This guilt that surrounds self care is further kindled by even the closest people to us. My own mom makes me feel like a bad mom when she tells me that she pities my kids when I’m away traveling. My friends who have made it their choice to be ultra hands-on parents sometimes make me feel this way even if they don’t intend to. Society makes us feel guilty. Social media amplifies this further. Despite living in a modern society, there  remains to be the notion that moms should take care of everybody.  But who takes care of mom and how can she thrive? 

She will flourish if  she has her own space to do so. Allow our moms to find themselves in the various aspects of their lives. Give them the breathing room to explore so they can come back rejuvenated to take care of everyone else’s spaces. 

She will blossom if she is celebrated as an individual. Let her be her own self apart from her family. She is beautiful in her own entirety. Her worth is within and will continue to shine forth and brightly as she is treated with respect as a unique person. 

She will succeed if she defines her own measure of being a good mom. If she thinks it’s okay to give her kids cereals at breakfast so she can just relax and fully engage her little ones  without worrying too much whether they are eating, then that’s okay. Okay is good enough.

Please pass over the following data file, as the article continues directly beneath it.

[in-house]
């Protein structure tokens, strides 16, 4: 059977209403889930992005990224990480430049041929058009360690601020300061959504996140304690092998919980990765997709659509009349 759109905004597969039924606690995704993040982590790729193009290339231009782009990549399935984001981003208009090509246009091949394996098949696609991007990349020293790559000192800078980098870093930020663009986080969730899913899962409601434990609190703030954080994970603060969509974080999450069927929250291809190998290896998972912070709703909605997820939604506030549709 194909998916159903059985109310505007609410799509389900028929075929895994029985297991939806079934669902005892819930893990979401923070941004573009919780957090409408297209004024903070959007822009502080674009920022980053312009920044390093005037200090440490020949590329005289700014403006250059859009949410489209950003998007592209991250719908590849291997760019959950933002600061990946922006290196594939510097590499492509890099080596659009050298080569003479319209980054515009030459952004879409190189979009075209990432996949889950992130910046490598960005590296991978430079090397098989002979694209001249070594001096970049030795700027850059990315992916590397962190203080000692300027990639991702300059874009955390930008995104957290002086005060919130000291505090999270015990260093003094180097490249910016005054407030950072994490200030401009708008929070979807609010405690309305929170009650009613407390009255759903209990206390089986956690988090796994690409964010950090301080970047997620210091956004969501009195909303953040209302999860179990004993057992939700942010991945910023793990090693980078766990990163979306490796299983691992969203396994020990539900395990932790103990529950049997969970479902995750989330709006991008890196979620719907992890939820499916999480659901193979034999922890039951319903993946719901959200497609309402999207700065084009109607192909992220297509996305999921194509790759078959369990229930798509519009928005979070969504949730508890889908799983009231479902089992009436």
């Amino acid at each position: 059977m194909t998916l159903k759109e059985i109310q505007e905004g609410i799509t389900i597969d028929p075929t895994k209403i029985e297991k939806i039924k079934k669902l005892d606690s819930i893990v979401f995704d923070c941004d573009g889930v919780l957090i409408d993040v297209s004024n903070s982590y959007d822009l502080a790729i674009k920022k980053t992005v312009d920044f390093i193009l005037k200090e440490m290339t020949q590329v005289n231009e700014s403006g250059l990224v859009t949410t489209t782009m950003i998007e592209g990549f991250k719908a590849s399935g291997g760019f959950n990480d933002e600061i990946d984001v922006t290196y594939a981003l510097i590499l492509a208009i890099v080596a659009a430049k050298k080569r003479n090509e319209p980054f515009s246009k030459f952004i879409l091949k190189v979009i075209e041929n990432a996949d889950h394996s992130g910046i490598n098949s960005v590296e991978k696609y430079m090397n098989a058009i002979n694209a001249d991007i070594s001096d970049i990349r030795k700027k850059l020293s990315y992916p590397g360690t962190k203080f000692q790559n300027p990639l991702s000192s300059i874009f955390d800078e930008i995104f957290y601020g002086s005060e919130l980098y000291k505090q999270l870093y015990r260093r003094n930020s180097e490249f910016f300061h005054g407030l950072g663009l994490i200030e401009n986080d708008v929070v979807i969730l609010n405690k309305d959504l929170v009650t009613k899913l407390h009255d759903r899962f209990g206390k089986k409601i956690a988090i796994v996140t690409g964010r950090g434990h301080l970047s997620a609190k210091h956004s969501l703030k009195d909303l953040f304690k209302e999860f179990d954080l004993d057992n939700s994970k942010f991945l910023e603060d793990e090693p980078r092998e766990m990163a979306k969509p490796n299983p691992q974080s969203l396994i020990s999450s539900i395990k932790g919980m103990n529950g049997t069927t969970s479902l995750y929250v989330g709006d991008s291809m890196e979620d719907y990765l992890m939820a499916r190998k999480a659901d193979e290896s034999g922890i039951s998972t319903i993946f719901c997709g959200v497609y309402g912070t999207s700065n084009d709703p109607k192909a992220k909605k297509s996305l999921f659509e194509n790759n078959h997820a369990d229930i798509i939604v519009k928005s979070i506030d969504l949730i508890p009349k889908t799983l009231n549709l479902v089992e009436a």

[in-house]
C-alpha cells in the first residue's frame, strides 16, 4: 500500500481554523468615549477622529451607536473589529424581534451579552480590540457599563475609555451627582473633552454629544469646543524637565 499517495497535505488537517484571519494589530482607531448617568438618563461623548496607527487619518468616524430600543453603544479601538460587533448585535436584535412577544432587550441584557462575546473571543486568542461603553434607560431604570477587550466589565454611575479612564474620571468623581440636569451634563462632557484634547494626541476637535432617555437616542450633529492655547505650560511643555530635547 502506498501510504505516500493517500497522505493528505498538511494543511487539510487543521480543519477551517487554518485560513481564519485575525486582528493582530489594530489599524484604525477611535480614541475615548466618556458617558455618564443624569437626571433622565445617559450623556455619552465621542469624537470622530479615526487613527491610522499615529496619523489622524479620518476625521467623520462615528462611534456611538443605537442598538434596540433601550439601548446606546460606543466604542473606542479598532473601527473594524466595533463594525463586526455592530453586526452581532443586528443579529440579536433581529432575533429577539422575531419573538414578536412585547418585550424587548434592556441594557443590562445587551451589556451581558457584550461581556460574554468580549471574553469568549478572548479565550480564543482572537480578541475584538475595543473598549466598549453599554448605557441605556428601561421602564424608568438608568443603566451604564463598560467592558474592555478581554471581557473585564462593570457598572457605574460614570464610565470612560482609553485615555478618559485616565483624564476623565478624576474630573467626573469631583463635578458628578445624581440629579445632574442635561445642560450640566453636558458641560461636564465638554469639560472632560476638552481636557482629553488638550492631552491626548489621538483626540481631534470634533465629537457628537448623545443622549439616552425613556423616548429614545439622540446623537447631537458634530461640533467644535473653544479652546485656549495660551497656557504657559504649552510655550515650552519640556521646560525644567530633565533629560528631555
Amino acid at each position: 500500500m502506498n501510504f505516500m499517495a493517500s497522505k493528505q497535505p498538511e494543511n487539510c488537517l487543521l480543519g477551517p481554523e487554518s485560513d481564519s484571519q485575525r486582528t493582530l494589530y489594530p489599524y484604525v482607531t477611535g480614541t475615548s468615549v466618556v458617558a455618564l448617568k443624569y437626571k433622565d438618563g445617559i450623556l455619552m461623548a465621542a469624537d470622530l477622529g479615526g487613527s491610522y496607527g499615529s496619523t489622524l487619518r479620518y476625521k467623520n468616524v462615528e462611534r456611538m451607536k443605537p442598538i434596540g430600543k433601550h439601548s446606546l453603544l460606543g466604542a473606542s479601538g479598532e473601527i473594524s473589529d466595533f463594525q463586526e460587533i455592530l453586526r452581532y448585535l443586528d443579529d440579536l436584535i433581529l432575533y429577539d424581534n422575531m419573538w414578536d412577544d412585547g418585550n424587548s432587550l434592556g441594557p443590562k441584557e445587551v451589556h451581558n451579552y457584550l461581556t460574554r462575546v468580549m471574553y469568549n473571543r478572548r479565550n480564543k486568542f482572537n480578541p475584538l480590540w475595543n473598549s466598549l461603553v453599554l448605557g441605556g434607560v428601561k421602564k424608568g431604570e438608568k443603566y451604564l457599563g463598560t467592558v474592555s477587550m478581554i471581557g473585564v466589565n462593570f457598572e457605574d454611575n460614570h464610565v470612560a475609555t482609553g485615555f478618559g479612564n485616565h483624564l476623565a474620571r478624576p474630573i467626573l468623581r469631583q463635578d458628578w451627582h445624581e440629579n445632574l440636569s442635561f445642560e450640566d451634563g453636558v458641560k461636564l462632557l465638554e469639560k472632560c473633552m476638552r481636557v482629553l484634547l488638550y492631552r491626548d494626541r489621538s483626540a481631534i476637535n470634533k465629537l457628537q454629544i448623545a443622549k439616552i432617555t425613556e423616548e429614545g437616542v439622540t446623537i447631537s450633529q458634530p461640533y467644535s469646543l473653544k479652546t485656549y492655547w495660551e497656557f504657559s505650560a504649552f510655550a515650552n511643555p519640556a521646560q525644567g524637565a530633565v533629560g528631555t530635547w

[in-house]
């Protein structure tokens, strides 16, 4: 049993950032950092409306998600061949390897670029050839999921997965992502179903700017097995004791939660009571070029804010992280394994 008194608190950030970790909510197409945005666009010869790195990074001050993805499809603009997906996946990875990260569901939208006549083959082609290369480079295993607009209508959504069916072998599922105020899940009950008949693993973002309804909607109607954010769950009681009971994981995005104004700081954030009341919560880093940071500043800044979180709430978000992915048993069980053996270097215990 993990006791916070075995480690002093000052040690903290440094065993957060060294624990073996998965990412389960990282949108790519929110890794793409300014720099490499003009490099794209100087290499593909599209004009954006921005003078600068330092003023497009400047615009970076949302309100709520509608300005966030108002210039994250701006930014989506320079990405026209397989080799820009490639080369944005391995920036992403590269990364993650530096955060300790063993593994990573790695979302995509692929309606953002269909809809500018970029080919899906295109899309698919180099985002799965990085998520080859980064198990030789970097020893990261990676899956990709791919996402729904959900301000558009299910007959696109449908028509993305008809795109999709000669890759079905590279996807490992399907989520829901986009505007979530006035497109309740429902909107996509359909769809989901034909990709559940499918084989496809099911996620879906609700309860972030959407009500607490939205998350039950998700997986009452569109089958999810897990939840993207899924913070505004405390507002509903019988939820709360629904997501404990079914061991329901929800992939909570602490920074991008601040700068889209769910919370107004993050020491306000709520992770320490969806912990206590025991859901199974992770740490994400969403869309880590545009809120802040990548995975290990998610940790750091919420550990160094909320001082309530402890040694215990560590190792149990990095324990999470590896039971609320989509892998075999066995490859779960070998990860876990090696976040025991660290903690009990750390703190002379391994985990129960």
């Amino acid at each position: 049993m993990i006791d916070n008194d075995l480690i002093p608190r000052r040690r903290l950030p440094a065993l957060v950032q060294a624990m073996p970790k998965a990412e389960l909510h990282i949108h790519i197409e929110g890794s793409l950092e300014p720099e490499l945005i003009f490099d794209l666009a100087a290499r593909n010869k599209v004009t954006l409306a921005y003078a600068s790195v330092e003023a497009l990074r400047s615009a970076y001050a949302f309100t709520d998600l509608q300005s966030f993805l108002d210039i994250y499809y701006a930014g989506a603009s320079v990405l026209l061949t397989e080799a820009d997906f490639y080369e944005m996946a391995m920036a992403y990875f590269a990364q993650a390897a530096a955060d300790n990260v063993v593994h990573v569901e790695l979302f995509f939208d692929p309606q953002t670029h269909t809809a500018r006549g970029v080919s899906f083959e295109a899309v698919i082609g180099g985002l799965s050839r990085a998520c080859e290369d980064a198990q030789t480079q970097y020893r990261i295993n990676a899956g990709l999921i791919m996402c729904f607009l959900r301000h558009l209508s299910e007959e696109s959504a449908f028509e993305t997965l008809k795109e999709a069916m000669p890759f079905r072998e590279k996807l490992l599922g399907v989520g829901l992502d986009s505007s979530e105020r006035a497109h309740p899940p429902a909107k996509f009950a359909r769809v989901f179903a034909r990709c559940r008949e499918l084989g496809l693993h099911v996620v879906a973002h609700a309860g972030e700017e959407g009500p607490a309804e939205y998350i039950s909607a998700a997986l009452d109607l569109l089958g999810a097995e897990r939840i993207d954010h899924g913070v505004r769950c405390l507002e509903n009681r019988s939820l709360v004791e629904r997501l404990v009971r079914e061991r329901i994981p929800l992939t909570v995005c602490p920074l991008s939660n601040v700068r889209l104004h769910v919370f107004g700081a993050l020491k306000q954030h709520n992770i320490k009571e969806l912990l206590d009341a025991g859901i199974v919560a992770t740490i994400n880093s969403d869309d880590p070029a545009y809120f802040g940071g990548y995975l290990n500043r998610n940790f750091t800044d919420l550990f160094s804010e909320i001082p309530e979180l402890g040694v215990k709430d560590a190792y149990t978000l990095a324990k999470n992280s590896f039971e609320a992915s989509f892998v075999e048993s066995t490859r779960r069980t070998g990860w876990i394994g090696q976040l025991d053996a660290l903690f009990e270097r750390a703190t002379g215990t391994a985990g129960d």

She will grow fully if she is supported. She knows that she needs others to help her become a good mom. She makes sure that she builds a strong support team who she can delegate the other aspects of being a mom to. This allows her to focus and bring her full self to the other things that matter to her without constantly worrying about her family. It helps a lot if her life partner is also her staunchest supporter. 

She will thrive in being a mindful mom. This is someone who is focused and fully present when she is playing the role of mom. She is fully engaged, basking in the warmth of her children playing all around her. They vie for her attention and she gives this in leaps and bounds. She makes  deliberate choices about how her day flows and sets limits so she can be there when she said she would. She does this everyday, trying to be the best mom she can be even if she knows the best she could muster as a bad mom is just being a good enough mom. 

Happy Mothers’ Day to us!